In November 2016, 686 announced the signing of Parker White to their pro team having never sponsored a professional or amateur skier before. In the ski world, the reaction was as close to wholeheartedly positive as possible, but the move certainly got some keyboard warriors riled up on the uni-plank side of the ‘divide’.
At the time, founder and CEO Michael Akira West, played off the dramatic reaction explaining that "686 has always been a technical apparel company first and foremost," adding that "GCLR (outerwear) has given us the opportunity to explore and experiment beyond our current boundaries. Parker and skiing are another way we continue to explore new avenues."
It’s hardly the first time that a ‘snowboard brand’ has dipped its fingers into the ski world but the moves made by 686 suggest a much longer-term commitment. Since joining the team, Parker has been tasked with growing the ski squad and injecting his own input into 686 and GLCR apparel designs. Not only have 686 added Parker (and later Laurent DeMartin) to boost their presence in the ski world, they’ve also started tweaking their gear to work better for skiers.
686 have always made quality outerwear and this winter’s collection is the first to feature Parker’s influence. They sent us a couple of pieces to check out and Twig spent a month or so rocking them at the start of the season.
GLCR GT Jacket
Full disclosure: I’d prefer not to wear a ‘proper jacket’ most days since I mostly ride park and I find them uncomfortable. But with the early season dumps Europe has enjoyed this year, I was stoked to have this offering from 686 land in my lap. The GLCR GT Jacket is the lower end GORE-TEX shell jacket from 686 but I would never need anything more tech than this. With 2L GORE-TEX the GT comfortably held up to horizontal rain back in the UK (always a good place to test waterproofing) so the only reason to go for anything more tech would be to save weight or to tour. While this isn’t a heavy jacket and they call it a shell, the lining, a combo of mesh and thin fleece in key areas actually kept me warm enough that with a Mons Royale Merino base + Transition mid-layer combo I never had to wear anything more to keep warm, even when the temperature dropped well below zero. All the regular features you'd need in a regular Jacket are there, from sleeve pass pockets to detachable powder skirts etc.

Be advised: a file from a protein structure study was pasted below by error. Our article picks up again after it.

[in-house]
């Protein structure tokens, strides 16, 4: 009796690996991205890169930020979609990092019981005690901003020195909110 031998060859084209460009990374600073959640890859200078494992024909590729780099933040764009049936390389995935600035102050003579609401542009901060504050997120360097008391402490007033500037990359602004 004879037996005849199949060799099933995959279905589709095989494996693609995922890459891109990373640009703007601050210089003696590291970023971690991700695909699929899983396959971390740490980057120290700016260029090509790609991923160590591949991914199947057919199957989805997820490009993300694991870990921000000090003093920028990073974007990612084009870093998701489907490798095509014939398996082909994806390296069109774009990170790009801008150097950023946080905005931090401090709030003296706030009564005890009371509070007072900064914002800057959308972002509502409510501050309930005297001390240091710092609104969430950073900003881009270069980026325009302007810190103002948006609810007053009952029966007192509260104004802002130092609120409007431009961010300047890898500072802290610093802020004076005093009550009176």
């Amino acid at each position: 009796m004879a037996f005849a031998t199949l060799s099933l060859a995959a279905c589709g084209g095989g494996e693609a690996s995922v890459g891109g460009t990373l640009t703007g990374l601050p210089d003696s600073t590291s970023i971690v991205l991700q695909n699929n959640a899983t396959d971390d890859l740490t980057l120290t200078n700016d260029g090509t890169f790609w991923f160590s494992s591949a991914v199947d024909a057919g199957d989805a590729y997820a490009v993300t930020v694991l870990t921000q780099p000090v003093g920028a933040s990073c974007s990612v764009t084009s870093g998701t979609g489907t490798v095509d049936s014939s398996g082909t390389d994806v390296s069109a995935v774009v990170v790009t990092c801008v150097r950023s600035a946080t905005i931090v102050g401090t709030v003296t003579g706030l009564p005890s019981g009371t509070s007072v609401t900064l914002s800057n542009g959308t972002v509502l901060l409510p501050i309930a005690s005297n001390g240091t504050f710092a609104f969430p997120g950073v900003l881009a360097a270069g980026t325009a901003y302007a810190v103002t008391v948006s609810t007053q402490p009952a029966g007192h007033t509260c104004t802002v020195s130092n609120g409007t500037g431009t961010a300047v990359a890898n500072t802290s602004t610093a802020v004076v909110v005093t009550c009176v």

If there's one area to say the GT Jacket is slightly lacking, perhaps it’s only having the two under-arm vents to allow airflow, meaning in some situations (hiking rails on warmer days) I found myself getting too hot. Good breathability meant I always felt fine on the downhill so that's a fairly minor critique on an otherwise great jacket unless you tour a lot. On the sizing front, I’m 5’9 and 145lbs and I got sent a medium. The fit worked out great for me, I prefer relatively regular fitting outerwear though so if I was in to super-baggy gear, I'd probably go large. Oh and I actually found the GT so comfortable that I’ve been wearing it on occasional park days.
Smarty 3-in-1 Cargo Pant
Instead of the matching GORE-TEX GT pants, 686 sent over their 3-in-1 Cargo Pants, which arrived with promises of being the toughest pant they have ever made. I assumed that would be all talk, I generally find outerwear to be much of a muchness. But hand on heart, I think these are the toughest ski pants I’ve ever owned. I used them for a month and they still look like new. Usually I end up slicing up the inside leg of all my pants around the boot. While most ski pants have some kind of reinforcement in that area, it rarely does the job well enough to stop my destruction. Whatever 686 have used for this area definitely holds up though, I have yet to slice through the fabric even once so props to them for that. Many snowboard pants lack any reinforcement in that area at all, so while 686 call this feature an “Anti-Abrasion Coated Inner Fabric Kick Panel” it feels like it’s more targeted at skiers to me. The rest of the pant is targeted at durability too, with “Ultra Durable Fabrication” and a “Wrapped Side Seam Design for Added Durability”. However, the 20k Duracore doesn’t sacrifice much on the waterproofing front either and I didn't notice my legs getting any wetter than my Gore-Tex wrapped torso.
Again, I was rocking a medium, and the fit was good, slightly baggy without getting in the way. The waist came up a bit big so I had to wear suspenders, but since I generally do anyway that wasn’t an issue. The 3-in-1 element came in the form of an inner liner that made the pants so warm I never used it beyond the a quick run for testing. Even with that removed, I wouldn’t quite call them a true shell; fleece lines the crotch area (covering about the same area as a pair of shorts would) and a lining stretches all the way down the leg. As with the jacket, I found them more than warm enough in their ‘shell only’ configuration, but if it gets super cold where you are, the liner will have you covered for sure. Like the jacket, they aren’t as light as most true shells but they tick all the other boxes. For a park rider and I think these are a high end, super-tough pant that is well worth a look.